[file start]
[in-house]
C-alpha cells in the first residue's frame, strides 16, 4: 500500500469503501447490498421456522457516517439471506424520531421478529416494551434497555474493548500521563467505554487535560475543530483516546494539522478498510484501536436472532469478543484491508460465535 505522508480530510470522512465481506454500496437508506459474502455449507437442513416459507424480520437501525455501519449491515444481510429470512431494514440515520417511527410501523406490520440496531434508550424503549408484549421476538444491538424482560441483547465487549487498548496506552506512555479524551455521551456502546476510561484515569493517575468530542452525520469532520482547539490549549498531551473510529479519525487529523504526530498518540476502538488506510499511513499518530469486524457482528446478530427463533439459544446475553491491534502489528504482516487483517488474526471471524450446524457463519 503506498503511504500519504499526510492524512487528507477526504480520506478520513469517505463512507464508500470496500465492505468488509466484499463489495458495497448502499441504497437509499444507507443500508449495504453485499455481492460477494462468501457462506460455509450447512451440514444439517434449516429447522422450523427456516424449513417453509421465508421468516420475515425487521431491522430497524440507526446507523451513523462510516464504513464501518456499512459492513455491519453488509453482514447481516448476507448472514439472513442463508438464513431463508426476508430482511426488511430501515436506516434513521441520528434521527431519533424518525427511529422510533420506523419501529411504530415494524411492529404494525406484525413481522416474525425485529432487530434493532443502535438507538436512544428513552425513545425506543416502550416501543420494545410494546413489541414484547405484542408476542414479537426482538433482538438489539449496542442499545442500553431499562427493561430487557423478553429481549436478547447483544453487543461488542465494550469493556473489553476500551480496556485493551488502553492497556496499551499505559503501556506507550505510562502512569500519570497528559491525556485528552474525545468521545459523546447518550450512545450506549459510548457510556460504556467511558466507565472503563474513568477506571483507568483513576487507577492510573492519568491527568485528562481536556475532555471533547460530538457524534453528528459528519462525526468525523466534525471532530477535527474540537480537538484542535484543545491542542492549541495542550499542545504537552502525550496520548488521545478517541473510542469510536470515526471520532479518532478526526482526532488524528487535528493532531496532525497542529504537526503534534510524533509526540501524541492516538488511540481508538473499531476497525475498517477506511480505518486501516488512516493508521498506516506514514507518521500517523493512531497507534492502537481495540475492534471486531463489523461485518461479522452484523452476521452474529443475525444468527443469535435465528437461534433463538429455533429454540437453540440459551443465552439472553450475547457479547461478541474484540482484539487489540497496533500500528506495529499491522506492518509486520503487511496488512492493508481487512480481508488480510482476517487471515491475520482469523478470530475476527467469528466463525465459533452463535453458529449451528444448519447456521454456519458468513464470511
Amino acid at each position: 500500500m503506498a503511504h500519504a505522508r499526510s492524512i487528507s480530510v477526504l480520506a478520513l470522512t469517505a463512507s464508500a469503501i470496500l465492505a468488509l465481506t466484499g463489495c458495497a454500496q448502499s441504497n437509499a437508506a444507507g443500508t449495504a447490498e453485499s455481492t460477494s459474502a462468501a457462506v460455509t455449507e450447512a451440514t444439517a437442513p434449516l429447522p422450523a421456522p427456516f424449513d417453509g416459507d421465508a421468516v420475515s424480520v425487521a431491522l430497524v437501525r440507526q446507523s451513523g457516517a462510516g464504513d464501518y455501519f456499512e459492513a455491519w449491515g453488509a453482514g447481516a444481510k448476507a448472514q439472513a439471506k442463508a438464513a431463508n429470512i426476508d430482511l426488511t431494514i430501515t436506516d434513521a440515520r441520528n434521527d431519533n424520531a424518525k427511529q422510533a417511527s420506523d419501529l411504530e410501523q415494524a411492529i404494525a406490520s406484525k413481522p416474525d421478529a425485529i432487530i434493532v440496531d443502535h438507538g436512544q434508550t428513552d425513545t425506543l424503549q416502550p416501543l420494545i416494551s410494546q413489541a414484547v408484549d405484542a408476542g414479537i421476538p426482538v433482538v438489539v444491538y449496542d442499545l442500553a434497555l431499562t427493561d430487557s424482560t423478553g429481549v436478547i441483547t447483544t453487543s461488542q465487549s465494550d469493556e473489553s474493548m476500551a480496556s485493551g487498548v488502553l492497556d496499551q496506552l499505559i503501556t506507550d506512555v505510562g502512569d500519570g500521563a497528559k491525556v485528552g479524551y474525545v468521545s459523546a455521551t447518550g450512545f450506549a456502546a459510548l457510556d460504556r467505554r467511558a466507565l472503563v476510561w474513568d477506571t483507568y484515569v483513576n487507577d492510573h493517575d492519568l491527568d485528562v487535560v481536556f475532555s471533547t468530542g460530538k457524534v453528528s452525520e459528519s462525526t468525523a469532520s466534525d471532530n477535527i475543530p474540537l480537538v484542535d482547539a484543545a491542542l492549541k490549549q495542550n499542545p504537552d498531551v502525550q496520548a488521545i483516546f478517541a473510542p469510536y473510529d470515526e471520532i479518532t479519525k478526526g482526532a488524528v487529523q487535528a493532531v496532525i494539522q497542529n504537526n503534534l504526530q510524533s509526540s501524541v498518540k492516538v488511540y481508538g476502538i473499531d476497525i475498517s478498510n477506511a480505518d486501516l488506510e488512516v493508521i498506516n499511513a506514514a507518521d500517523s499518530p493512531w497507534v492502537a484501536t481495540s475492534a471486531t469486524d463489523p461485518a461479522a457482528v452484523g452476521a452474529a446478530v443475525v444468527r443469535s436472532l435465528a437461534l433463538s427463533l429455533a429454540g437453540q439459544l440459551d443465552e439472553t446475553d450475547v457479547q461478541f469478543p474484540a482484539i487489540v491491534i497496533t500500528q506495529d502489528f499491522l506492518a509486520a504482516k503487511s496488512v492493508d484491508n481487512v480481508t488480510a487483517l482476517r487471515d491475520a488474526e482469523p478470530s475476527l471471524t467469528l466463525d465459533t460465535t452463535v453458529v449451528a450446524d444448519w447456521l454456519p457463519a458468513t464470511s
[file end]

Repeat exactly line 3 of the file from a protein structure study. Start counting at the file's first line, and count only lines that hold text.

Amino acid at each position: 500500500m503506498a503511504h500519504a505522508r499526510s492524512i487528507s480530510v477526504l480520506a478520513l470522512t469517505a463512507s464508500a469503501i470496500l465492505a468488509l465481506t466484499g463489495c458495497a454500496q448502499s441504497n437509499a437508506a444507507g443500508t449495504a447490498e453485499s455481492t460477494s459474502a462468501a457462506v460455509t455449507e450447512a451440514t444439517a437442513p434449516l429447522p422450523a421456522p427456516f424449513d417453509g416459507d421465508a421468516v420475515s424480520v425487521a431491522l430497524v437501525r440507526q446507523s451513523g457516517a462510516g464504513d464501518y455501519f456499512e459492513a455491519w449491515g453488509a453482514g447481516a444481510k448476507a448472514q439472513a439471506k442463508a438464513a431463508n429470512i426476508d430482511l426488511t431494514i430501515t436506516d434513521a440515520r441520528n434521527d431519533n424520531a424518525k427511529q422510533a417511527s420506523d419501529l411504530e410501523q415494524a411492529i404494525a406490520s406484525k413481522p416474525d421478529a425485529i432487530i434493532v440496531d443502535h438507538g436512544q434508550t428513552d425513545t425506543l424503549q416502550p416501543l420494545i416494551s410494546q413489541a414484547v408484549d405484542a408476542g414479537i421476538p426482538v433482538v438489539v444491538y449496542d442499545l442500553a434497555l431499562t427493561d430487557s424482560t423478553g429481549v436478547i441483547t447483544t453487543s461488542q465487549s465494550d469493556e473489553s474493548m476500551a480496556s485493551g487498548v488502553l492497556d496499551q496506552l499505559i503501556t506507550d506512555v505510562g502512569d500519570g500521563a497528559k491525556v485528552g479524551y474525545v468521545s459523546a455521551t447518550g450512545f450506549a456502546a459510548l457510556d460504556r467505554r467511558a466507565l472503563v476510561w474513568d477506571t483507568y484515569v483513576n487507577d492510573h493517575d492519568l491527568d485528562v487535560v481536556f475532555s471533547t468530542g460530538k457524534v453528528s452525520e459528519s462525526t468525523a469532520s466534525d471532530n477535527i475543530p474540537l480537538v484542535d482547539a484543545a491542542l492549541k490549549q495542550n499542545p504537552d498531551v502525550q496520548a488521545i483516546f478517541a473510542p469510536y473510529d470515526e471520532i479518532t479519525k478526526g482526532a488524528v487529523q487535528a493532531v496532525i494539522q497542529n504537526n503534534l504526530q510524533s509526540s501524541v498518540k492516538v488511540y481508538g476502538i473499531d476497525i475498517s478498510n477506511a480505518d486501516l488506510e488512516v493508521i498506516n499511513a506514514a507518521d500517523s499518530p493512531w497507534v492502537a484501536t481495540s475492534a471486531t469486524d463489523p461485518a461479522a457482528v452484523g452476521a452474529a446478530v443475525v444468527r443469535s436472532l435465528a437461534l433463538s427463533l429455533a429454540g437453540q439459544l440459551d443465552e439472553t446475553d450475547v457479547q461478541f469478543p474484540a482484539i487489540v491491534i497496533t500500528q506495529d502489528f499491522l506492518a509486520a504482516k503487511s496488512v492493508d484491508n481487512v480481508t488480510a487483517l482476517r487471515d491475520a488474526e482469523p478470530s475476527l471471524t467469528l466463525d465459533t460465535t452463535v453458529v449451528a450446524d444448519w447456521l454456519p457463519a458468513t464470511s